We are a go-ahead people, and if we design to keep up with the people of other States, we must not forget that all improvements worth anything – of whatever character – are effected only by zeal, labor, and perseverance. Come up, brethren and sisters, to the work expected of us.


Next year, in 1862, The State Republican’s had a gloomier take on the state fair.
Of home manufactured articles on display was rather slim, but all that could be expected of a people who have depended on foreign manufactories so long that they can’t make a broom stick or an ax handle until poverty drives them to it.


The articles above are both drawn from the excellent Historic Oregon Newspapers website. I think we can agree that Oregonians today are filled with zeal and labor and are not only driven to axe handle manufacture by poverty.

Wednesday, August 27, 2014

PACER Update

PACER (Public Access to Court Electronic Records) is a distributed system that provides online access to federal court documents. On August 10th PACER announced it would be removing access to large swaths of cases from the system:

As of August 10, 2014 the following information will no longer be available on PACER:
  • U.S. Court of Appeals for the 2nd Circuit: Cases filed prior to January 1, 2010
  • U.S. Court of Appeals for the 7th Circuit: Cases filed prior to CM/ECF conversion
  • U.S. Court of Appeals for the 11th Circuit: Cases filed prior to January 1, 2010
  • U.S. Court of Appeals for the Federal Circuit: Cases filed prior to March 1, 2012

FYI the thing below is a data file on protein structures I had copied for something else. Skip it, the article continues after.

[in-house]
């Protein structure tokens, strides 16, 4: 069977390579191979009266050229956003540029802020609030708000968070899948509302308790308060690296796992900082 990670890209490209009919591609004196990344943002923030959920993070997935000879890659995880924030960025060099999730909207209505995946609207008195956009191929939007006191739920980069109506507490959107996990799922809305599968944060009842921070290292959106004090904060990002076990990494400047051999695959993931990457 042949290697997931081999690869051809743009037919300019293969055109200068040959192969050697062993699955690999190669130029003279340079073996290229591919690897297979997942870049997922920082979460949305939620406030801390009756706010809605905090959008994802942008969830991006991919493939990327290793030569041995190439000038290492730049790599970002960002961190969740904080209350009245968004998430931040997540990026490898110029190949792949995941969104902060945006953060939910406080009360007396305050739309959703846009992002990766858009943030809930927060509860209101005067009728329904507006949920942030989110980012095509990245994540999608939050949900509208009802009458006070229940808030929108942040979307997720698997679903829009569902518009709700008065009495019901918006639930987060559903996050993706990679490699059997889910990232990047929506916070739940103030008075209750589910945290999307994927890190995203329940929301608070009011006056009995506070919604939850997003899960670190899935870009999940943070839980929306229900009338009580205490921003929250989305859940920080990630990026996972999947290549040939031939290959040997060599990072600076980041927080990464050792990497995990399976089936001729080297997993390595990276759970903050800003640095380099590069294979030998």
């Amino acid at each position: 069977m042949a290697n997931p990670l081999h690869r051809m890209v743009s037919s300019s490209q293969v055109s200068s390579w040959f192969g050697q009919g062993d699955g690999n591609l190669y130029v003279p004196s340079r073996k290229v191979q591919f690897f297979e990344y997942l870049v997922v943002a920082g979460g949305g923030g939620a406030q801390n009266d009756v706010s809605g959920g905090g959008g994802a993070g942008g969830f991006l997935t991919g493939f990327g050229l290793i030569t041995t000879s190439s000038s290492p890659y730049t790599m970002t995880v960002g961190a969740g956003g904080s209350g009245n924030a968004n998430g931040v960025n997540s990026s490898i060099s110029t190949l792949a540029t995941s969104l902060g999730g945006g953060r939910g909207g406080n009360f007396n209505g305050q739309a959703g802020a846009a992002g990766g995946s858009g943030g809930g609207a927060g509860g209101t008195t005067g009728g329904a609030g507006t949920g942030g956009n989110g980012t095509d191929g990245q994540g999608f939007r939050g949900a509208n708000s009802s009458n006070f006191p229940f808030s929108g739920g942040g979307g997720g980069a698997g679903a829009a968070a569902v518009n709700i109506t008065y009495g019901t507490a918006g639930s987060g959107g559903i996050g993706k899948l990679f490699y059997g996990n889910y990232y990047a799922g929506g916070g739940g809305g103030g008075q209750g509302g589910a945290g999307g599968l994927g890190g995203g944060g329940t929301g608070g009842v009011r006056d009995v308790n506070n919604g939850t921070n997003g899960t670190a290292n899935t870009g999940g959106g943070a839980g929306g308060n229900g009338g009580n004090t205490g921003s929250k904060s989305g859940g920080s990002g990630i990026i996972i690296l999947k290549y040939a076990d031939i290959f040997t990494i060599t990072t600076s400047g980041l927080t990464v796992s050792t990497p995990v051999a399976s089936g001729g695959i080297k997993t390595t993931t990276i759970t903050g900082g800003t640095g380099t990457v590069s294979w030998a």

• U.S. Bankruptcy Court for the Central District of California: Cases filed prior to May 1, 2001

From now on in order to access the covered cases one will have to contact the court directly.

Why PACER removed access to case archives of five courts

The Washington Post reports that the court’s migration to a new case management system is the cause of the change.

It may be possible to access some of the removed documents through the RECAP database of PACER documents.
The RECAP project is a partnership of the Princeton University’s Center for Information Technology Policy and the non-profit Free Law Project. It consists of a browser extension that informs you when there is a free copy of PACER documents you are browsing. If there is not a copy in the RECAP database it prompts you to share the document with the database after you purchase it.

Friday, August 22, 2014

Oil Train Derailments

Sitting in the State of Oregon Law Library one can hear the occasional train pass on its way to or from Portland. Many of these trains contain the black squat cars used to transport crude oil through Oregon.

Recent accidents involving oil carrying rail cars have energized state and federal regulators.
  • North Dakota oil train fire – December 31st, 2013 fire that forced the evacuation of 1,500 residents of Casselton, North Dakota.
  • Lac-Mégantic derailment – July 6, 2013 derailment and explosion of a freight train carrying crude oil in Lac-Megantic, Quebec. The resulting fire and explosion killed 47 and destroyed roughly half of the downtown area.
  • BNSF derailment in Seattle – July 24th derailment of a train carrying crude from North Dakota. There was neither a spill nor any injuries.
Oregon governor Kitzhaber has responded with a call for more rail inspectors, improved reporting and transparency.
The federal government has primary rule making power in the United State with regard to railroad commerce and safety. The feds have initiated rulemaking changes that intend to make the transportation of oil by rail car safer.